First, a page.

Author(s): Young C.A.; Ando H.; Cousins R.
Source: Amyotrophic Lateral Sclerosis and Frontotemporal Degeneration; 2018; vol. 19 ; p. 316-317
Publication Date: 2018
Publication Type(s): Conference Abstract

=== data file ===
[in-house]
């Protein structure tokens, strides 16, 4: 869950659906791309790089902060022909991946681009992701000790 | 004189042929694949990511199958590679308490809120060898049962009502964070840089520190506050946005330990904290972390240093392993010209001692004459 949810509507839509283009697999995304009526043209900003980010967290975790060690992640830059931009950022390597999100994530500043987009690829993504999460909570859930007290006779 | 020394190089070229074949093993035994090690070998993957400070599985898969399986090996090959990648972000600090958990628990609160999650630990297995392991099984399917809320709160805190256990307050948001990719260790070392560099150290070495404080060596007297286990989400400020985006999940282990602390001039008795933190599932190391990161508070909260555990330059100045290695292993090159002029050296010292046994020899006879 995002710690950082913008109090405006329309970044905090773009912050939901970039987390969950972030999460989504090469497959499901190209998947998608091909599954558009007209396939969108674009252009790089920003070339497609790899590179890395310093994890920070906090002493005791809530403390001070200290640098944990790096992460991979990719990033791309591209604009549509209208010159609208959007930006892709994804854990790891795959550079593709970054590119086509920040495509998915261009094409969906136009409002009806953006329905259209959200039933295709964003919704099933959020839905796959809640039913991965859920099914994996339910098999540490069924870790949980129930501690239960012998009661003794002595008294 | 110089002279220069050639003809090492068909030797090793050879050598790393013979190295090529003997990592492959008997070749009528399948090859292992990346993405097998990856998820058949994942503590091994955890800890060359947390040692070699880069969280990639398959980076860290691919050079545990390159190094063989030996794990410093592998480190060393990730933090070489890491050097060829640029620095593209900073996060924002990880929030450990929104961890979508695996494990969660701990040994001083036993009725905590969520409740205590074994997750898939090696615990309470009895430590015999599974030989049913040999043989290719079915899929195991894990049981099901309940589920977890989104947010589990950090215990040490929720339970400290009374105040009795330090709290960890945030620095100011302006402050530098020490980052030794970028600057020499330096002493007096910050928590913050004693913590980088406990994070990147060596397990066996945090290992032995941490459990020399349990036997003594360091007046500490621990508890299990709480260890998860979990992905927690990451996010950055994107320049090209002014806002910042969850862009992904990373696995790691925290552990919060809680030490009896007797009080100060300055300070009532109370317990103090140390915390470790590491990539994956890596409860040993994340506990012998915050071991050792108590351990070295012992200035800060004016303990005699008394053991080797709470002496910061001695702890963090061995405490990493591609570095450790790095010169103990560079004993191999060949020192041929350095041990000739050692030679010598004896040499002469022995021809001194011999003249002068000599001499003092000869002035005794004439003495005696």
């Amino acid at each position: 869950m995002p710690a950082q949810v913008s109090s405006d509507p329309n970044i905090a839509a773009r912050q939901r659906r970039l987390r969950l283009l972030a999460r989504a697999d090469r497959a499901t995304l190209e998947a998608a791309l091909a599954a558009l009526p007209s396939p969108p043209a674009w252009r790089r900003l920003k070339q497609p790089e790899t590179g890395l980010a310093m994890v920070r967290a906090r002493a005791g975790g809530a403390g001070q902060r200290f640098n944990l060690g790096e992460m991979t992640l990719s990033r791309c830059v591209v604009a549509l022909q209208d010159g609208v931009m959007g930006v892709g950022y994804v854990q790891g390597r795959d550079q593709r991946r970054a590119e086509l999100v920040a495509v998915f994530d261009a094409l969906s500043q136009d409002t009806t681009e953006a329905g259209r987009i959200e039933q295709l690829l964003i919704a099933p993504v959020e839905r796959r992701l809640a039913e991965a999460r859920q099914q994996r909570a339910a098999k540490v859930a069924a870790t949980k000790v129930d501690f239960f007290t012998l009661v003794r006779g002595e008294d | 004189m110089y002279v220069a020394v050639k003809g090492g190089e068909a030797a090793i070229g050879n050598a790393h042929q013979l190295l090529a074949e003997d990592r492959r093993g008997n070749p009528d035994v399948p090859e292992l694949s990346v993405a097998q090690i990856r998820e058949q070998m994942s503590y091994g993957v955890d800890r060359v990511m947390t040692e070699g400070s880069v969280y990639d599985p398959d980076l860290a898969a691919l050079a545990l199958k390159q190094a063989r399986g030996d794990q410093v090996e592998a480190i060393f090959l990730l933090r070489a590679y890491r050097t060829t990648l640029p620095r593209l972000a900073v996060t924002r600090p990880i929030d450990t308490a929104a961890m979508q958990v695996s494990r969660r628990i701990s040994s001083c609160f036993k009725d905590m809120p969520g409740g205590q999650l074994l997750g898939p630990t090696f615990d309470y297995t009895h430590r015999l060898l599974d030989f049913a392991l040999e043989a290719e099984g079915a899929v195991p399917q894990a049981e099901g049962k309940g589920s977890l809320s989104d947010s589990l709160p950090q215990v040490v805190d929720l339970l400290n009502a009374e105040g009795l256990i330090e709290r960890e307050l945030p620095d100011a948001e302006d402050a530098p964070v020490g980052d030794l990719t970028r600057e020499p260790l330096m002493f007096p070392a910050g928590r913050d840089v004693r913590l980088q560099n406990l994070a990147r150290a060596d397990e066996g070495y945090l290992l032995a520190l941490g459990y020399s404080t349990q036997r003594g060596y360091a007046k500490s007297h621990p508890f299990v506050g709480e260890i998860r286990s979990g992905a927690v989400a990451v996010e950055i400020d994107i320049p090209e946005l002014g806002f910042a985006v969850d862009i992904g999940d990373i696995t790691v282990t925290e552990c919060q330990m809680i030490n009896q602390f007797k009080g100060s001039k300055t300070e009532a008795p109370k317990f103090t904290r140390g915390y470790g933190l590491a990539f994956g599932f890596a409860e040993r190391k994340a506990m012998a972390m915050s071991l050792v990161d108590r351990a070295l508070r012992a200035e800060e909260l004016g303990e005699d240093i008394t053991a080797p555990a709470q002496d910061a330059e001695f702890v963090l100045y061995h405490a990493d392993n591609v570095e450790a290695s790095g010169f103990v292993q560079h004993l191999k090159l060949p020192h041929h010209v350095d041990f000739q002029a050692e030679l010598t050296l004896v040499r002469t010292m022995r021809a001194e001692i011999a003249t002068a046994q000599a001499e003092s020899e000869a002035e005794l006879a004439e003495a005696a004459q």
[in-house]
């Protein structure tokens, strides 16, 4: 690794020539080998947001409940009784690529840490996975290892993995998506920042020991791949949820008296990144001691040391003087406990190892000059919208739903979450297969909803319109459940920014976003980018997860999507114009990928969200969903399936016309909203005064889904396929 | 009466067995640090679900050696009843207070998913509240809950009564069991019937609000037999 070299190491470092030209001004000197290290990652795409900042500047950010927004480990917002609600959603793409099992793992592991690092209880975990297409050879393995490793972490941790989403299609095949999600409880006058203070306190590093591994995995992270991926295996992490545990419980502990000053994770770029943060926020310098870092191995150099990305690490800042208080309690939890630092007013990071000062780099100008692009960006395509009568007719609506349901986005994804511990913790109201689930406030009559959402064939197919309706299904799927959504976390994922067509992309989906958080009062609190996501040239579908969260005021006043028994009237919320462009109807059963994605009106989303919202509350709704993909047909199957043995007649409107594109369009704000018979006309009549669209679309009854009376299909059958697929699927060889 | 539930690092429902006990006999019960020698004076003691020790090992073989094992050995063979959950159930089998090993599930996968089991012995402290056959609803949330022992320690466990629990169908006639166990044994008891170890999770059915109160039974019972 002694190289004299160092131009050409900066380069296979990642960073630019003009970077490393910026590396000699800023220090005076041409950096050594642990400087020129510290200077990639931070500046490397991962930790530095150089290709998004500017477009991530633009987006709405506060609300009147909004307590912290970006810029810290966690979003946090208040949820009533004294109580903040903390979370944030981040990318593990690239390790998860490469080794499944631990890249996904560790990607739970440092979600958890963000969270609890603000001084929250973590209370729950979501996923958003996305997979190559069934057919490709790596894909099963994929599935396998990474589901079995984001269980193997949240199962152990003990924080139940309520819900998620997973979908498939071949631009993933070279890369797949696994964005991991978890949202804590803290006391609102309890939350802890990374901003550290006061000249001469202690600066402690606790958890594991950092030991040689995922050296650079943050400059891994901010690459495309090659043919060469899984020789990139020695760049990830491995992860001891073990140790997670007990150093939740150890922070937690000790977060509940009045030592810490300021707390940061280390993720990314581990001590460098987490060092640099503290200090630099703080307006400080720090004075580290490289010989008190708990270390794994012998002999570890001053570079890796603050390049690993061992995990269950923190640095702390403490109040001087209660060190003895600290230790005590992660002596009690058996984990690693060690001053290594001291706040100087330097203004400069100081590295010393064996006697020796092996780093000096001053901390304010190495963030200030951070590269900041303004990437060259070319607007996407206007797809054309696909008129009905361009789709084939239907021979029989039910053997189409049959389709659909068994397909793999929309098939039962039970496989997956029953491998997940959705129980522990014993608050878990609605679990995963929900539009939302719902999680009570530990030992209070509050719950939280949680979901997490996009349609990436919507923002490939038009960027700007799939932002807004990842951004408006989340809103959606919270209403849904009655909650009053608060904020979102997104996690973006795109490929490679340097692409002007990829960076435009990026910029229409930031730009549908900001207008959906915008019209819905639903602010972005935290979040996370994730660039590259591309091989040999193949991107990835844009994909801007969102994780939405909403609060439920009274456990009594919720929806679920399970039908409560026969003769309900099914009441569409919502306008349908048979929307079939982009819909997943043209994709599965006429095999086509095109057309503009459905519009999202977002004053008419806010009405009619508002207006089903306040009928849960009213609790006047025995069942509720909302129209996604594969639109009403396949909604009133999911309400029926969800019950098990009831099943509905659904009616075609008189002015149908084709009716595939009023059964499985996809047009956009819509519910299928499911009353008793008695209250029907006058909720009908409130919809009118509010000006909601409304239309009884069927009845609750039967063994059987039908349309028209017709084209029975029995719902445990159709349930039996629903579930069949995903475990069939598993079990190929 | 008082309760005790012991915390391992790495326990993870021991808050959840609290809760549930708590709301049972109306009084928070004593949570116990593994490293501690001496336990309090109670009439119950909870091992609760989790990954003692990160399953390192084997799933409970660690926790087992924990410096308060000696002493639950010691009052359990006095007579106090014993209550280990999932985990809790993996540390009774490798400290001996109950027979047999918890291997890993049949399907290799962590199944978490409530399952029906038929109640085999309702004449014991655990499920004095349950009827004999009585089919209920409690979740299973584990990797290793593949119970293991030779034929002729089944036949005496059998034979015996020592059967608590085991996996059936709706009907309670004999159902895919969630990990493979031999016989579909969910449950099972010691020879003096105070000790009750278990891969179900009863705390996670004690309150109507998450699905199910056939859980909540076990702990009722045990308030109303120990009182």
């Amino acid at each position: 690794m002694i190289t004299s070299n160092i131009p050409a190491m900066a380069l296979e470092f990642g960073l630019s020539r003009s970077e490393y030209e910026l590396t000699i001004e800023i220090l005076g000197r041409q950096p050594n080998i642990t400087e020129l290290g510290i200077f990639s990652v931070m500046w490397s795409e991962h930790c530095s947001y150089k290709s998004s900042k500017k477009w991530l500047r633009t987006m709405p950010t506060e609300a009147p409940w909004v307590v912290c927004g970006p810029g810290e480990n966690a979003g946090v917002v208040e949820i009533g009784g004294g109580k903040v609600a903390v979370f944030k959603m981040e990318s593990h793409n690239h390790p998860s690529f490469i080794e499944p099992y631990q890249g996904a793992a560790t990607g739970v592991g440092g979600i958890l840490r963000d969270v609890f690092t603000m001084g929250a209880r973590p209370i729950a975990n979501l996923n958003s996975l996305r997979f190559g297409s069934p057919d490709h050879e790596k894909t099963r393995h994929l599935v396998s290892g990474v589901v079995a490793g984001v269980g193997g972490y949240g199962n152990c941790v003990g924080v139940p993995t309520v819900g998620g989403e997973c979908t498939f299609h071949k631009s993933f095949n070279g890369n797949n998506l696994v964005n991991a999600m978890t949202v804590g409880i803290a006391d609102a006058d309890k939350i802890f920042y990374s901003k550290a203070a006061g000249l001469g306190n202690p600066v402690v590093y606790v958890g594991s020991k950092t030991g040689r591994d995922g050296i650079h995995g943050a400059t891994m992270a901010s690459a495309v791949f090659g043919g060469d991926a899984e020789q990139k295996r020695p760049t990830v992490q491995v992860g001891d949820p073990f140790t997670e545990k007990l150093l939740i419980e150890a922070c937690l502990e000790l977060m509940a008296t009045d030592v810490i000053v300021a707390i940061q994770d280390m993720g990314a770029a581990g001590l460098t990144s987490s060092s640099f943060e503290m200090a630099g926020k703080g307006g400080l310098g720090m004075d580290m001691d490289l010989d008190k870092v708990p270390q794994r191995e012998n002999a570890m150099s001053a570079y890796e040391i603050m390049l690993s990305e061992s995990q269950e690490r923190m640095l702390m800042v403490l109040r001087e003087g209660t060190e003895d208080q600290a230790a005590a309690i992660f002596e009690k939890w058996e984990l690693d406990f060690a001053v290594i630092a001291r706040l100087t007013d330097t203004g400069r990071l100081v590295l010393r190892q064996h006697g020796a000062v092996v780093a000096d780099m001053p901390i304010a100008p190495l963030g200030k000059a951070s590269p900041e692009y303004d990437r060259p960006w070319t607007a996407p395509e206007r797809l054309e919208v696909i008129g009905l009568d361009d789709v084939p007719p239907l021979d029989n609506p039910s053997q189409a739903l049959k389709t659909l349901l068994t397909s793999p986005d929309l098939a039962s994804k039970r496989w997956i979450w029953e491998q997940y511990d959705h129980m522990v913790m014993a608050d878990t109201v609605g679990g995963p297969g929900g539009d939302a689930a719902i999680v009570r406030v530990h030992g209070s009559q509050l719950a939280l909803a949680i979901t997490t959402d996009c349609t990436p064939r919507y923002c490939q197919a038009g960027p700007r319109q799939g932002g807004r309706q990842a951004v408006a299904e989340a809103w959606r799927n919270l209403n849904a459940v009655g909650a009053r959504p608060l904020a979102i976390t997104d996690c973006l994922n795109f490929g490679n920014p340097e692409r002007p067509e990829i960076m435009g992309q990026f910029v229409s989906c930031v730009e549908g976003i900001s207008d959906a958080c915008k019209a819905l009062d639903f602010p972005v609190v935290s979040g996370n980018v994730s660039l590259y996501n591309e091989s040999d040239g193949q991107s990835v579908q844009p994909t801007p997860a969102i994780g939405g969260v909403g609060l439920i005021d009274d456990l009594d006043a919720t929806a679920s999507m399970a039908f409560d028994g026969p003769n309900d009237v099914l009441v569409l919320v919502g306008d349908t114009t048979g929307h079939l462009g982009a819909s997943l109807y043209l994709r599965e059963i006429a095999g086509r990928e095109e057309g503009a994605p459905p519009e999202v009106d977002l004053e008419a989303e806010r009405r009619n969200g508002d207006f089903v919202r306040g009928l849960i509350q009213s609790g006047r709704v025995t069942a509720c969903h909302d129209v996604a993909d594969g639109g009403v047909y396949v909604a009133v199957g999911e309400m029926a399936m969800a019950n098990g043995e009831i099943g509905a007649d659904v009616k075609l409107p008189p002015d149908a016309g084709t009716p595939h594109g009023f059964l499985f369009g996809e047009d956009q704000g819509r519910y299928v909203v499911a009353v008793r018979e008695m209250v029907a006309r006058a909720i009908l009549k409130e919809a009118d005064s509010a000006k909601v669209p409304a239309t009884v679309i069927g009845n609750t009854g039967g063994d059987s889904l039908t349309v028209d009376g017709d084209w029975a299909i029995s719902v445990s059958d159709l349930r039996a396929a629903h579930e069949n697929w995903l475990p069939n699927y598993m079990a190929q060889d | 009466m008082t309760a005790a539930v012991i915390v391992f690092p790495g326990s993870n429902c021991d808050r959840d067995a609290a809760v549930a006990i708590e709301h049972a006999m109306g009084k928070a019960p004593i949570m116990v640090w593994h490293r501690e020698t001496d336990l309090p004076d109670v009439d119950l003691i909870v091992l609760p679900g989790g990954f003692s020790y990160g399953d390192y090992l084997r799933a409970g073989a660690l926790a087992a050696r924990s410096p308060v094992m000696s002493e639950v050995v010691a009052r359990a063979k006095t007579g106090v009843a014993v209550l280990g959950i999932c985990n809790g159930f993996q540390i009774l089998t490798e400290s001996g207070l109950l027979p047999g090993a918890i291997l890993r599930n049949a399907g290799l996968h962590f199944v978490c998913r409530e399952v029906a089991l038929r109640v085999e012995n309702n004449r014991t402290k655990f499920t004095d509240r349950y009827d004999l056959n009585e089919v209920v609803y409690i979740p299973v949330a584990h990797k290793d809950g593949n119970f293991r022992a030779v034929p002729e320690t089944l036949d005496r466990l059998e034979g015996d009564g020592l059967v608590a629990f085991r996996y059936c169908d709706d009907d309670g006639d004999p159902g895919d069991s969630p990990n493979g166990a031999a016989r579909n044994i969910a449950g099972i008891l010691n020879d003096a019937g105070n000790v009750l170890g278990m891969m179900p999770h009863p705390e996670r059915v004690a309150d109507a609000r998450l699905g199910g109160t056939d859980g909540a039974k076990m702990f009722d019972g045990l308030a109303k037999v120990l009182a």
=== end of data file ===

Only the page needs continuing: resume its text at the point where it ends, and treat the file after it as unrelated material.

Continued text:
Abstract:Background: Foundational qualitative work with people with MND/ALS (pwMND), for the Trajectories of Outcomes in Neurological Conditions study, confirmed the influence of coping on quality of life. Pilot quantitative work used the Coping Orientations to Problems Experienced (COPE60) scale, but cognitive debriefing showed that pwMND felt that the wording of the items lacked validity. Objective(s): To identify the concepts relevant to coping in MND. Method(s): One-to-one interviews were done with a range of pwMND, transcribed and subjected to thematic analysis, until no new themes emerged. Result(s): Saturation of themes was achieved by 26 interviews. Participants were mostly male (53.9%), age range 39-88 years, mean illness duration 29.5 months, with a range of 12-46 on ALS Functional Rating Scale-revised; half had limb and half bulbar onset disease. Participants felt MNDposed a unique stressor as it is a disabling, incurable, terminal illness. Patients tried to maintain some autonomy through planning, and adapting to changes from MND. Many referred to accepting and coming to terms with the condition; some attempted positive reframing or benefit finding in striving for any positive outcome from the illness. This was linked to projecting an optimistic attitude, trying to find some enjoyment from day to day life, and employing humour. articipants spoke of sometimes feeling overwhelmed by the illness, because of its profound effects and the threat to bodily functions that patients both took for granted would never be lost (such as speaking or basic self-care) and recognised as vital for life (such as breathing or swallowing). They spoke of the benefits of disengagement as a coping strategy. This could be pragmatic (‘I change my focus when I can’t do something’) or cognitive (‘I try and focus on something else when I get upset’). Denial took the form of trying to ignore the illness and was seen as useful for two reasons. First, it allowed people to disregard the information provided by professionals, charities, or the internet, which was sometimes regarded as distressing. Secondly, it helped people to preserve their sense of what they called ‘normal life’. Patients also recognised that it was not possible to cope with MND without the help of others. While practical help was valued, the main source of coping assistance from others came from social support from family, friends and professionals. Discussion and conclusions: Participants felt that MND/ALS required them to develop new coping capacities and they used a range of strategies such as acceptance, disengagement, and denial. Support from others, including MND specialists and doctors, was seen as important. These themes were reported by pwMND throughout the disease course.